In my new job at University of Cantabria, where I work on a FP7 European research called MULTICUBE, whose objective is to build an innovative design space exploration (DSE) tool for MpSoCs, I’ve found out an unexpected application of genetic algorithms.

When you co-design a hardware/software application on a MpSoC architecture you must chose a suitable architecture (doing an architecture exploration by tuning parameters of the afore mentioned architecture in order to optimize power, performance, area, etc) and then you must map the functionality implemented by the application software optimally (run-time exploration) over the different hardware resources (e.g. microprocessor cores) in order to fully use all the resources available within the constraints imposed by the application.

The process of mapping optimally could be seen as a classical Knapsack Problem (see a Google Search on the subject), which is a problem in combinatorial optimization. The thing is, that instead of 0-1-knapsack problem, we’ve got a Multiple-choice Knapsack Problem (MMKP), that is one of the list of knapsack problems with n items (e.g. application tasks) and m knapsacks (e.g. hardware resources) with capacities Wi.

There are several approximations to the solution of the (NP-Complete) problem including greedy ones, dynamic programming ones, heuristic ones, etc. But the ones that I’m interested in are the evolutionary computation approaches. It’s not easy to find open access to papers which present such solution approaches. I’ve found out a paper who explains a heuristic approach (convex hull) with the quality of service (QoS) management problem of the Multiple Resource Multiple Dimension (MRMD) systems example.

Solving the Multidimensional Multiple-choice Knapsack Problem by constructing convex hulls

Md Mostofa Akbar (a),(b), M. Sohel Rahman (b), M. Kaykobad (b), E.G. Manning (a), G.C. Shoja (a)(a) Department of CSC, PANDA Lab, University of Victoria, Victoria, BC, Canada, USA

(b) Department of CSE, BUET, Dhaka, Bangladesh

In the paper the authors state that:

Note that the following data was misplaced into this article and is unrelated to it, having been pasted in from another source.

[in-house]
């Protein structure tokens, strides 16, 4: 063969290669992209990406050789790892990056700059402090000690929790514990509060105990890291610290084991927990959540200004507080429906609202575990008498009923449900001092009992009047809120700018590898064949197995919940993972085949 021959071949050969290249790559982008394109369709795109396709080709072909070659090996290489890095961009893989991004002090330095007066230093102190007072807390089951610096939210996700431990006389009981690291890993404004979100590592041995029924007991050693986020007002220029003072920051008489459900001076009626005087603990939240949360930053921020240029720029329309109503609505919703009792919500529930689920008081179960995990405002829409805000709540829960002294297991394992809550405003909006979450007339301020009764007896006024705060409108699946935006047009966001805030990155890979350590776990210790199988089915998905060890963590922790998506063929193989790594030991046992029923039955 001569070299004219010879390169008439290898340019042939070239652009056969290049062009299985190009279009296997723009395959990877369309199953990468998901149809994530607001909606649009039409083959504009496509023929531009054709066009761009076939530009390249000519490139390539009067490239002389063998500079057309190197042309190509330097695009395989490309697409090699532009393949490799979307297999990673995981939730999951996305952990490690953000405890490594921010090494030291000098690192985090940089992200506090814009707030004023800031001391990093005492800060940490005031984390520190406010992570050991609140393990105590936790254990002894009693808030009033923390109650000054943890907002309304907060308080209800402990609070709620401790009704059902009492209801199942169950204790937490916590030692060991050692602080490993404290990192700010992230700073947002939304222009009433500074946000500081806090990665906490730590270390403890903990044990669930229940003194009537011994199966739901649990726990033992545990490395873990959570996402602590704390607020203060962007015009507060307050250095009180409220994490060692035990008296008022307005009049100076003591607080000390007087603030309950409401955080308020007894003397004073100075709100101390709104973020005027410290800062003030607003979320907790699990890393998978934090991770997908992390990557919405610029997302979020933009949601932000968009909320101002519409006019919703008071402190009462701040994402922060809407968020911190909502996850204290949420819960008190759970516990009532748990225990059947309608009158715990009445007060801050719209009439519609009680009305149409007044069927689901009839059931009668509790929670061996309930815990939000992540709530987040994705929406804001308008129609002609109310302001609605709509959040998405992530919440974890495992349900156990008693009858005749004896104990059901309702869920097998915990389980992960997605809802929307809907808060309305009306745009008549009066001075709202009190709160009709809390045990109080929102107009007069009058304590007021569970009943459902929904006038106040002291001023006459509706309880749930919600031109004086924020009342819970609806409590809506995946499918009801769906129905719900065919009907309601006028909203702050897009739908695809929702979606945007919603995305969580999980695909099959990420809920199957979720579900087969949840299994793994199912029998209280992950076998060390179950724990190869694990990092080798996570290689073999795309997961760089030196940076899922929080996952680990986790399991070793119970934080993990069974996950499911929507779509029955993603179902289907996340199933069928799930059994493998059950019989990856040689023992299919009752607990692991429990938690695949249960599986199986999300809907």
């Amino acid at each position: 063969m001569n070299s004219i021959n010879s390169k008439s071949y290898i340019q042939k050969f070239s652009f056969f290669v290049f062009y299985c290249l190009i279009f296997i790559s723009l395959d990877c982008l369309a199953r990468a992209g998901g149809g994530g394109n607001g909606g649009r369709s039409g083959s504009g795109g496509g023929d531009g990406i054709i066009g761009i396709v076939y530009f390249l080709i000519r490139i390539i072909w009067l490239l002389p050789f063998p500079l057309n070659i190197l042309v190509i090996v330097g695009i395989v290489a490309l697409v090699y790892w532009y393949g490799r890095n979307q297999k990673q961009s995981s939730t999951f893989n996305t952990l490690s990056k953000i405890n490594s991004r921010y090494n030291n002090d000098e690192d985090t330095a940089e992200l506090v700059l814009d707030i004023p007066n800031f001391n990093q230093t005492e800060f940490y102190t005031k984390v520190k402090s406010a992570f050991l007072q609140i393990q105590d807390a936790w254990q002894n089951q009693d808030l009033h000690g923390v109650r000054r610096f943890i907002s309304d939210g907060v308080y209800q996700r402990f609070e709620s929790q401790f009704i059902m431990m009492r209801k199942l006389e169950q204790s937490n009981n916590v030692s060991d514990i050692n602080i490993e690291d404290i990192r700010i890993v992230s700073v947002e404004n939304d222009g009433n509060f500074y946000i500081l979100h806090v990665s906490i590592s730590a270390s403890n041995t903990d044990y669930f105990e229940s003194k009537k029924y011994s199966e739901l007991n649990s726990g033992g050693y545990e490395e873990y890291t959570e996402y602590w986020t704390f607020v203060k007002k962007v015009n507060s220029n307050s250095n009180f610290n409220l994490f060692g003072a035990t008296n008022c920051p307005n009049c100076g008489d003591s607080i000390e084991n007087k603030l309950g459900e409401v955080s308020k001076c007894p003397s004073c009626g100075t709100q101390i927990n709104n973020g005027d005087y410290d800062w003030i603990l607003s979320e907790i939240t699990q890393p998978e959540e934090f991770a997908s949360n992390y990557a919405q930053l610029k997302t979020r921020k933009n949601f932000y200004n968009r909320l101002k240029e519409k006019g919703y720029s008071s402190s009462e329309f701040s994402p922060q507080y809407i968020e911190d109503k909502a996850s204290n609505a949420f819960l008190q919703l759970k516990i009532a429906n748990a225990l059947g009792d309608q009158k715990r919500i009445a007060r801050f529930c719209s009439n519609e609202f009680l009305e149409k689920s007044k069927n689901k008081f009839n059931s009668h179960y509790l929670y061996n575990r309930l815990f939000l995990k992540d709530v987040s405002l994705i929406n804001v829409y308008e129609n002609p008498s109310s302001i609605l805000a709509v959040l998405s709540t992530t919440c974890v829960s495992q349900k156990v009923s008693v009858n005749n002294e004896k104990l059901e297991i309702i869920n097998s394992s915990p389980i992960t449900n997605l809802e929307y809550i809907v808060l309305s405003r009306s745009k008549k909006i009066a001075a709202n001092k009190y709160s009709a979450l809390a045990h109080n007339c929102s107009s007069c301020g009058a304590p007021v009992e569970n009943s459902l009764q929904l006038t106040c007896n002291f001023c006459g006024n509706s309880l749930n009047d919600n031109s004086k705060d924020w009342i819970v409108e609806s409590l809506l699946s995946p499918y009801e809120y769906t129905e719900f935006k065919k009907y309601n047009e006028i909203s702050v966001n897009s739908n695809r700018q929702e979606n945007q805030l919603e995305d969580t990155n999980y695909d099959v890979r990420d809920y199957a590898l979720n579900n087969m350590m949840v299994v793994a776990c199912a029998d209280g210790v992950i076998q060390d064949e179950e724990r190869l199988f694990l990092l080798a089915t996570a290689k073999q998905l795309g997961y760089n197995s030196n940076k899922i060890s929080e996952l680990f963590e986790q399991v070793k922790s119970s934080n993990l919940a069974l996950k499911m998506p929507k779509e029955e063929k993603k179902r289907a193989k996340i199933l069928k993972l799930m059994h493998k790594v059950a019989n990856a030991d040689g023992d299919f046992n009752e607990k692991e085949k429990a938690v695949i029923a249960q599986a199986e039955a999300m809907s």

Various other techniques like tabu search [14], simulated annealing [15] and genetic algorithms [16] can also be applied to solve the variants of Knapsack Problem. The genetic algorithm has the exponential worst-case complexity—it can explore all the items. Tabu search and simulated annealing are based on looking at the neighbours. These are costlier than the greedy approach used in HEU (heuristic). HEU uses a two-way interchange approach and searches candidates in the neighbourhood which yield better revenue, and changes one selection to another. But in tabu search, simulated annealing and genetic algorithm approach, current solution is moved to another solution by upgrading some and downgrading some. This upgrade and downgrade at the same step requires more time because we have to search all neighbouring combinations of current solution. In the next section, we present our main contribution by presenting a new heuristic to solve MMKP by constructing convex hulls.

The references aforementioned are:

[14] Dammeyer F,Voss S. Dynamic tabu list management using the reverse elimination method.Annals of Operations Research 1991.

[15] Drexel A. A simulated annealing approach to the multiconstraint zero-one knapsack problem. Annals of Computing 1988;40:1–8.

[16] Khuri S, Back T, Heitkotter J. The zero/one multiple knapsack problem and genetic algorithms. ACM Symposium of applied computation; 1994.

So it seems this time genetic algorithms are not the best option at hand to solve the problem … :)